How Interfaith Groups Make Work Better
September 25, 2020
IFYC’s Senior Advisor for Public Affairs and Innovation, Paul Raushenbush had the opportunity to speak with four interfaith pioneers who are working in the corporate world to make space for people to come to work with their whole selves as religious, spiritual people no matter what the worldview. Employee Resource Groups (ERG) based on individual religions are not new, but Farah Siddiqui at Salesforce, Dan Eckstein at Accenture, Mike Klose at Twitter, and Becky Pomerleau at PayPal decided to start Interfaith ERGs that help people thrive in their own tradition while inviting understanding and community across faith groups resulting in a rich and welcoming culture for people of all worldviews. In the video linked below, Farah, Dan, Becky, and Mike offer insight into how they started their Interfaith ERG, several vivid examples of the difference their group has already made in their company’s culture, and what they see as the future of interfaith work in Corporate America.
Farah: I’ve been in corporate America for around 12 years and throughout my entire career I’ve been the only one who has looked like me and believed like me in the spaces that I was in. An office of 30 people or an office of 200 people, I was the only hijabi woman. Everyone’s nice, everyone’s caring, but do I really belong? There’s walls that I’m creating, there are walls that exist because of perceptions I know people have about my faith and they just don’t know how to talk to me about it. Can we talk about it? Can we break down those walls? At Salesforce there is already a culture of belonging, of allyship, but there just wasn’t that faith narrative. I just reached out to the office of equality, and asked a question to the program owner there saying, “can we add an element of faith inclusion, can we try an interfaith group?” He was down for it and he said let’s do some research and see what we can come up with. So, we talked to a few different companies to see how they were set up and how they approached it. We didn’t really see an interfaith model; we saw a lot of faith-based models. I just knew I didn’t want to go that route, I wanted to find a space for myself to be able to be supported in who I am but I wanted to go beyond myself too, because there is so much value in going outside of yourself and learning about the other. How can we combine that – be your authentic self, confidence in who you are, but also build those relationships across divides, in my case religious divides, but everything else too.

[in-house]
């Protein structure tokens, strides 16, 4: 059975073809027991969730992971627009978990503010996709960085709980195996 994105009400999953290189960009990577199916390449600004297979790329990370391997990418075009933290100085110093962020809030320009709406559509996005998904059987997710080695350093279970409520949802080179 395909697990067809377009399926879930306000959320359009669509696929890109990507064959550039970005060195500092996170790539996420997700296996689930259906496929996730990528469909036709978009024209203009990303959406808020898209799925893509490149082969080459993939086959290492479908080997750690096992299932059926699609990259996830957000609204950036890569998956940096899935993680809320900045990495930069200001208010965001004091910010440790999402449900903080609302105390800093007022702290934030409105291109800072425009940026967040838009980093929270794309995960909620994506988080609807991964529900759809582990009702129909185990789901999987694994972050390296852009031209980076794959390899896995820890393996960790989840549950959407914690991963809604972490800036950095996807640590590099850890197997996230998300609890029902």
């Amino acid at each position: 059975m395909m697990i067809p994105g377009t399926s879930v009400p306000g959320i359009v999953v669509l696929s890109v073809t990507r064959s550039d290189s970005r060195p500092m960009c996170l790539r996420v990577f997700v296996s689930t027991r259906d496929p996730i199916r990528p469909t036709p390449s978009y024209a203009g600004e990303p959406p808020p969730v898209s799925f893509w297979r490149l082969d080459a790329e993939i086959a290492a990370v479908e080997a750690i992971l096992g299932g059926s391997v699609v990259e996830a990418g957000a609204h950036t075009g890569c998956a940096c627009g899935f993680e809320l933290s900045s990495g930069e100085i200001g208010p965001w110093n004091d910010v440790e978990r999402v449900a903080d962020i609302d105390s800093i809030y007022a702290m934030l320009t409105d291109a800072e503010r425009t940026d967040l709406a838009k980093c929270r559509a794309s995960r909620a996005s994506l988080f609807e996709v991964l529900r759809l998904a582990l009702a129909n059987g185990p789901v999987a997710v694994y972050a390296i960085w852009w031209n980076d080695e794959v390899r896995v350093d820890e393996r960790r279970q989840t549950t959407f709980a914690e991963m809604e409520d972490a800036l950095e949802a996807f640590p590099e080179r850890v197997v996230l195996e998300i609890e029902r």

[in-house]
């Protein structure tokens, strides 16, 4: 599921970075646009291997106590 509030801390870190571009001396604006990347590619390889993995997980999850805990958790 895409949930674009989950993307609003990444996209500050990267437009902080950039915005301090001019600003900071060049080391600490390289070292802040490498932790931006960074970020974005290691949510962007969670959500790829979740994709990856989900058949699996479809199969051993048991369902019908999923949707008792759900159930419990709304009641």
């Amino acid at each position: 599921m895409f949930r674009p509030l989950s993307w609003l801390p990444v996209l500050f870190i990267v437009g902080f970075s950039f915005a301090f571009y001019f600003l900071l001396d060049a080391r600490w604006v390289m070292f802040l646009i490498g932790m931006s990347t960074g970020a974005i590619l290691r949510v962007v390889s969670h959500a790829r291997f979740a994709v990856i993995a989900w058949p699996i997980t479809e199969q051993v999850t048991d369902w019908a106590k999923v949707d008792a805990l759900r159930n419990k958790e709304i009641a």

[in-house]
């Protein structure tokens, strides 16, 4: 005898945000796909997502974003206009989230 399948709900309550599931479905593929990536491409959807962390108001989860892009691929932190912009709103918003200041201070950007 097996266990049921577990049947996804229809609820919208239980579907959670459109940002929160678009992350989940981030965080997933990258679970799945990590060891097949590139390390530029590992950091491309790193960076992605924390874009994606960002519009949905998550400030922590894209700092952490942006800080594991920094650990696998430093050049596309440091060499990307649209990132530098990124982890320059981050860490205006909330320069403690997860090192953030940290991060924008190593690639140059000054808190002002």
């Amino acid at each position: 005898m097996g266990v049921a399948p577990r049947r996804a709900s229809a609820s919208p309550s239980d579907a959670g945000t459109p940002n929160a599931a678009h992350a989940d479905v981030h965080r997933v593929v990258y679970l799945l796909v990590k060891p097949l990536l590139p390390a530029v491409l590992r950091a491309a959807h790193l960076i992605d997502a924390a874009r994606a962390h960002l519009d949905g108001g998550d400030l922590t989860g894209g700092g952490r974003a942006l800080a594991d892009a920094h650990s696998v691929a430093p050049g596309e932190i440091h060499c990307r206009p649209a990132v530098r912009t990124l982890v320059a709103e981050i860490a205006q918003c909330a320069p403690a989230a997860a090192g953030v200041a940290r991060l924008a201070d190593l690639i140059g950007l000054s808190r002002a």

Mike: If our goal is truly to make Twitter the most inclusive and diverse tech company in the world, then faith needs to be represented as its core to the identity of billions of people around the world. Fortunately, we have such a supportive inclusion and diversity team. Making the case for Twitter faith, I don’t think was a huge challenge. Getting it off the ground has been a very interesting experience to say the least, we launched back in January right heading into a global lockdown. We call our group a BRG – Business Resource Group. A BRG is uniquely positioned to not only impact the employee experience, but also have a voice in the policies, the products and services that our company creates and puts out in the world. For example, something that is a work in progress for us right now is, how do we tackle the anti-Semitism that is happening admittedly on our platform and how do we get better at getting it off our platform? That is up to us as a BRG, we are able to make the recommendations and have a seat at the table in those conversations.
Becky: As we were trying to convince our HR folks and our diversity and inclusion programs that there was momentum around this, what really kind of tipped the scales for us is, we had a conscious inclusion training that everyone at PayPal was going through. One of the things they did in the training was ask people to just throw out some phrases that describe their core identity. They were finding that a lot of people actually were saying phrases or words that made reference to their faith background. It wasn’t necessarily something that you could visually observe about them, which was where our existing, what at the time we called diversity and inclusion communities, but it was something much deeper than that. Their core identities were much deeper than that.
Dan: One of the things that stands out for me is our building bridges workshops. We ended up doing one, specifically around faith. It was just an empowering event where we brought different clergy from all the different faith groups to come in and talk. We ended off the end of the day with a Friday night Sabbath dinner at a restaurant on the upper West side, where we had an interfaith audience being able to understand from a Jewish faith. What do the Jewish people do on a Friday night? What are the songs they are singing? To be able to experience that both from the Jewish perspectives and from others who are non-Jewish to be able to share those types of experiences was totally different in the workplace. To me, a lot of our time now is focused on how do we make sure we have those policies and procedures, so a lot around, you know, we’re building a new office in One Manhattan West, making sure that we have a prayer space and being able to figure out what are the things that help our employees.